Tak Wah Mak
Microbiology and Immunology
Discovered the T-Cell receptor, a key to the human immune system
"Don’t be afraid to tackle science if you enjoy it."
As an immunologist and molecular biologist, Mak examines the structure and function of molecules and cells in the human immune system, which protects the body from microscopic dirt and disease. His immune-system research may lead to cures for many autoimmune diseases in which the body’s immune system malfunctions — diseases such as diabetes, multiple sclerosis, rheumatoid arthritis, lupus, myasthenia gravis and others. His current cancer research is aimed at finding a cure for breast cancer.
After Mak discovered the genes for the T-cell receptor, he began using this knowledge to create “knock-out” mice. These are mice with missing DNA instructions for making just one protein in the immune system. Mak’s group was one of the first labs in the world to make knock-out mice and they made about 100 kinds throughout the 1990s.
A “knock-out” mouse
To Mak, the immune system is like a huge company that’s so big and complicated you can’t easily tell how it functions. But there is a systematic way to find out. One day you take “John Smith” out of the company building, and see what stops functioning. Maybe the mailroom grinds to a halt. Now you know what John Smith does. Then you put John Smith back and you try the same thing with another person. Eventually you find out how the whole company works. Along with many other researchers around the world, Mak is using a similar process to understand the immune system. They “knock out” certain genes in mice and then they see what part is missing in the immune systems of those mice.
The human immune system is very complicated and the following is just a very simple explanation of one major part.
1. Macrophages are like combination reconnaissance and disposal units. They get bits of molecules from invaders and present them to T-cells for identification. They can also surround and digest dead cells and foreign substances in the blood.
2. Helper T-cells (Th) are the “masterminds” of the immune system. They use their receptors to identify invaders and send signals to B-Cells (B) and killer T-cells (Tk) to start the attack. Each T-cell receptor recognizes one short piece of a protein molecule, about eight amino acids long. There are trillions of unique T-cells in a healthy person, enough to recognize any foreign molecule that enters the body.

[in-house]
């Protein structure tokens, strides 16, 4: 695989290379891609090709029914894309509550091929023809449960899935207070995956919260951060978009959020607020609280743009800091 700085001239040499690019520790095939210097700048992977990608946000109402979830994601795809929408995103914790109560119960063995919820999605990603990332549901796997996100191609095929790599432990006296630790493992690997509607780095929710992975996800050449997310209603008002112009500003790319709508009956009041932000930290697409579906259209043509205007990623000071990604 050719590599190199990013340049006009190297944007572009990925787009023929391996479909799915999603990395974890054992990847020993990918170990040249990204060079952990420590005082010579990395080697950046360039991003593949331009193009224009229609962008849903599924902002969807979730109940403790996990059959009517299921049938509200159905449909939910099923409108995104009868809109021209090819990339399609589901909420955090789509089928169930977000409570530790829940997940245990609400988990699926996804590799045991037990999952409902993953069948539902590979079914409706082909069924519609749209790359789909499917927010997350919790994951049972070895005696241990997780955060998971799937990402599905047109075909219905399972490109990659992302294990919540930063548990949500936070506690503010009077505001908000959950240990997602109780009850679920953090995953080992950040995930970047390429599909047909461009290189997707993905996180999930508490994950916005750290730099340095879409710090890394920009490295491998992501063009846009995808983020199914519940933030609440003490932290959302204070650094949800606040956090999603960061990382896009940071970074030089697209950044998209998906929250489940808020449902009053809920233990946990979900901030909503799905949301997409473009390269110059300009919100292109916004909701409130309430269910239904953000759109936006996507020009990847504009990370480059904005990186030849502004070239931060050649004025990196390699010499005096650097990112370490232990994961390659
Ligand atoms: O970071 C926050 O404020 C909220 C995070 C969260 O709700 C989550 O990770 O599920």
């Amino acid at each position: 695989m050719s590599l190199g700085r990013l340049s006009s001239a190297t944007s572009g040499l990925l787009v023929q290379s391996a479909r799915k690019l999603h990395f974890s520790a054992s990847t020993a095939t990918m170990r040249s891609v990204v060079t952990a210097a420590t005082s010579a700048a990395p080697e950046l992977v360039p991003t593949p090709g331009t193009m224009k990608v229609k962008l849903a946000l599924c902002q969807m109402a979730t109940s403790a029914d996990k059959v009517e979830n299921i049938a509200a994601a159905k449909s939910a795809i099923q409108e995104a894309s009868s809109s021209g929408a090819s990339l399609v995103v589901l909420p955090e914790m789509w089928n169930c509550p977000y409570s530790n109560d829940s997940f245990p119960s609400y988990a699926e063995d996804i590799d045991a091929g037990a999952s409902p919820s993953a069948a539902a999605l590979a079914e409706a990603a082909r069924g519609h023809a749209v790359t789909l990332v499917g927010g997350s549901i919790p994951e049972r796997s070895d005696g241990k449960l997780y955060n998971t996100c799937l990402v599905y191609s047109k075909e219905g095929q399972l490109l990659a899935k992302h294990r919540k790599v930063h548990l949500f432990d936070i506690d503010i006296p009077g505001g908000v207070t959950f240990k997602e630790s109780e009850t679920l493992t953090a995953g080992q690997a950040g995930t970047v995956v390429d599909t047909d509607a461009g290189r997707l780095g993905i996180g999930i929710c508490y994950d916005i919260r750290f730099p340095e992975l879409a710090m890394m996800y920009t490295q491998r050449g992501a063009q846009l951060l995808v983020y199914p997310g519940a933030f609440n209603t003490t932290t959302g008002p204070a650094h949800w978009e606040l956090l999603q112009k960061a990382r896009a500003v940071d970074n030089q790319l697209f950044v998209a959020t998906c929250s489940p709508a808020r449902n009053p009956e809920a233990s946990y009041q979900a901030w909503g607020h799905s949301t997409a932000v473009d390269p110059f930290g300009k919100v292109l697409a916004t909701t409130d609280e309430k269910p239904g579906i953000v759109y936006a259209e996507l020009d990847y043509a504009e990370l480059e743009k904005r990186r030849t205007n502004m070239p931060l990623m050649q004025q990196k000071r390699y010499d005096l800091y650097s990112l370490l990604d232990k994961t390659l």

3. Killer T-cells (Tk) are best at killing viruses. They can recognize a virus and then release a toxin, or poison, that kills it and any others in the vicinity.
4. B-cells are particularly good at destroying bacteria. They make antibodies (G) that glom onto bacteria and make them easy to kill. B-cells can also trigger mast cells that act as a kind of long-term memory for the immune system, so a defence can be mounted faster the next time the body is attacked.
Because the immune system kills invading cells to protect the body, Mak’s research eventually led to the study of how cells die and how cell death is regulated within the body. Scientists had discovered that one way T-cells rid the body of a virus is by inducing virus-infected cells to commit suicide. This process of programmed cell death is called apoptosis and is a normal part of life. Damaged cells in living things sometimes need to die to protect the rest of the organism from potential harm. For instance, the thymus “police academy” in the story above kills self-attacking T-cells by apoptosis. (Mak had to learn all about this process of orderly, controlled cell death to better understand T-cells and disease.) In the process of building up an army of police to attack the intruders, the T-cells make billions of copies of themselves so they can have enough troops to fight. After the battle is over, most of these T-cells also have to “commit suicide”; otherwise, they might upset the balance of different kinds of blood cells in the body. However, too much apoptosis causes cell-loss disorders, and too little results in uncontrolled cell proliferation, as in cancerous tumours. Through much of the 1990s Mak was working on cancer, which is really about cells that won’t die.